Gifted…It’s Who They Are


Over the weekend I read an interesting article titled Gifted Ed. Is Crucial, But the Label Isn’tThere are many points where I agree with the author, but there are just as many I don’t. I have heard this saying, and I believe it: Gifted Education is good education. As I see it, what Gifted Intervention Specialists do in the classroom, and what parents of gifted homeschoolers do in their homes are strategies that would benefit all students.

The author tends to have an issue with labels. So, how do labels help us? It is good to know that a student is 2E, ADD, ADHD, or LD?  The label, in my opinion isn’t an adherence to children.It’s who they are. They are gifted and/or talented. Remember, giftedness is a something that can’t be changed. Our gifted children are born with that, talented students have an ability that they were born with, but can personally decide to show or not. With or without the label they are still gifted and/or talented. I am not saying that labels are the end all be all. What I am saying labels, in any case can help educators separate students, and have a predetermined understanding of what their abilities may be like.

When the author comes across and says the giftedness isn’t relevent to K-12 education, I have a problem with that. We have a full curriculum. We have classrooms full of students of various intelligence. It’s hard to get through a “rigorous” curriculum. Knowing which students are gifted, and knowing what their abilities are will make it easier for teachers to give those students the appropriate curriculum they deserve. It’s no different when a student has a learning disabilities. They need to get the appropriate curriculum that is appropriate for them.

It seems we are continually fighting the battle of perception. I know what when my students come to my class they are having fun, but they are learning. I am challenging them in many different ways. Some of my collueges believe my class is seen as “fluff” or something that can be taken away from a student like a bargaining chip, because my class isn’t graded. But, would it be appropriate to not serve a student with learning disabilities because their class isn’t graded? Of course not. Gifted education is just part of special education. Students need to be recognized and respected for their academic abilities. Every student in school should have fun in every class. Every student should be learning someting new everyday.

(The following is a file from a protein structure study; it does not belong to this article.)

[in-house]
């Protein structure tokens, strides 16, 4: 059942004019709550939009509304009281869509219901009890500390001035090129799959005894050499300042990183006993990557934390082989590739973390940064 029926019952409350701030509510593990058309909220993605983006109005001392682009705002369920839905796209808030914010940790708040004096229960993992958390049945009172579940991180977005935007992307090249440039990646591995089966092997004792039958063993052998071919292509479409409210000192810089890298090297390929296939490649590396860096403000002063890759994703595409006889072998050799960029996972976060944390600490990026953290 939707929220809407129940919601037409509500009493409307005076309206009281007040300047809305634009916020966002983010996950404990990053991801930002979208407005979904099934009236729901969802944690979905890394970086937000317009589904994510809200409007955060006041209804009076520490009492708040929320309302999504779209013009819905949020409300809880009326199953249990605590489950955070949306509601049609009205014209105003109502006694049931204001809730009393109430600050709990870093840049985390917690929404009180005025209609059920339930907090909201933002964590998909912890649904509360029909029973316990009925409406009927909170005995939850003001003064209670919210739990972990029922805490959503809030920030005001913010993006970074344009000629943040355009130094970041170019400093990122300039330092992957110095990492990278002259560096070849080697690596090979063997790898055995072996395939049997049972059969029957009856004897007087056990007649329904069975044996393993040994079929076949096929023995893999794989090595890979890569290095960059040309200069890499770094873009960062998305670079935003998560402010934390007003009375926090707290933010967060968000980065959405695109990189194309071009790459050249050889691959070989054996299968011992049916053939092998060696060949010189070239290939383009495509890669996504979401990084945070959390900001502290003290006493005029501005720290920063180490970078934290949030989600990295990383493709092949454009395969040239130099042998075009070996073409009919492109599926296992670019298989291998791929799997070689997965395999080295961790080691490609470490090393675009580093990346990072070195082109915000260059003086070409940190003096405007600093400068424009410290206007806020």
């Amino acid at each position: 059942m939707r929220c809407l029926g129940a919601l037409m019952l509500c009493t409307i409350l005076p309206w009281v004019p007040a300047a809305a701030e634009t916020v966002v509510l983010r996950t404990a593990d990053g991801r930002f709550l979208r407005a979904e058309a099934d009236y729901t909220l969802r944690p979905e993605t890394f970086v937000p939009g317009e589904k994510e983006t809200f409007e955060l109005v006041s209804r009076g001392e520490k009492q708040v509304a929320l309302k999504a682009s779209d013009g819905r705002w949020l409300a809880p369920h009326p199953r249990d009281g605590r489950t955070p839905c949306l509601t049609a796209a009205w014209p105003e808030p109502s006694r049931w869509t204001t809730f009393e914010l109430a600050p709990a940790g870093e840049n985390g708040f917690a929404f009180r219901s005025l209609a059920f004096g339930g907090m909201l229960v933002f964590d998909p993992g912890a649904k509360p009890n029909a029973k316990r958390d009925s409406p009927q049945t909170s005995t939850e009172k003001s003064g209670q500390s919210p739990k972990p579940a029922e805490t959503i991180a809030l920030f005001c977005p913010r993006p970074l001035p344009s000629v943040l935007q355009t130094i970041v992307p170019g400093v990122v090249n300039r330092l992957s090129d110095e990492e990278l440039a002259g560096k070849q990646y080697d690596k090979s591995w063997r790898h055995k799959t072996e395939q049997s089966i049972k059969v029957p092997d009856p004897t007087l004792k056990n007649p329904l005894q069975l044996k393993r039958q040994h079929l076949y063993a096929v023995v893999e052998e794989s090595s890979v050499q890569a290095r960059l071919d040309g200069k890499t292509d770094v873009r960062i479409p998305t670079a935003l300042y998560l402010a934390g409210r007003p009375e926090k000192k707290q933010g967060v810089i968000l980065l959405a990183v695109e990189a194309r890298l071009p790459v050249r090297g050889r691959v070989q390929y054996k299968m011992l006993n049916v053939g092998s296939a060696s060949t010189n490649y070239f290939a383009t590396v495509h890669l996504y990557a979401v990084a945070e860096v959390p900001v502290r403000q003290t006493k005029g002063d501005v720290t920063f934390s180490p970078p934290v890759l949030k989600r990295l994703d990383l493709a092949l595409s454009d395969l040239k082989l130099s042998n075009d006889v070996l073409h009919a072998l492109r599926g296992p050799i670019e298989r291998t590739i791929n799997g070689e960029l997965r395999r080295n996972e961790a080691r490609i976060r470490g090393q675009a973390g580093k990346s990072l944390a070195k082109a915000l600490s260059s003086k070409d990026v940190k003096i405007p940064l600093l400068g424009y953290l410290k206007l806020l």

We just can’t throw the word “gifted” away. I have written about this before, just because a student as a label, doesn’t mean that you have to emphasis it. Teachers and parents need to be sensitive to the student. I have students who are gifted, but prefer not to be called out as gifted. I am fine with that. They know who they are. They take the challenges, and succeed. At the same time, I have students who hate to be labeled gifted, and hide that they are gifted. In either case, we don’t just let it go. They are gifted. Having that label doesn’t change who are students are. It doesn’t give them any un fair advantages in school. We are just delivering an appropriate education based on their needs.

If everyone is so up in arms about the label gifted, then maybe we should get rid of the label “athletic.”

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3 thoughts on “Gifted…It’s Who They Are

  1. gifteddaisy

    I love this. I’m starting a new blog about giftedness from the perspective of a gifted teen; me. I totally agree with your statements about how, while students might not like to be considered gifted, they are. And special curriculums are definitely important. I loved the challenges I had to deal with in elementary and middle school; no matter how much I complained. 🙂 But I also understand how giftedness can be hard for others to accept or understand though when they don’t totally understand the children behind the label. And that’s what my blog is about. How a gifted person thinks, works, understands the world, etc. And you seem to be doing a great job as well. On behalf of all the gifted students out there, thanks a million!

    Reply

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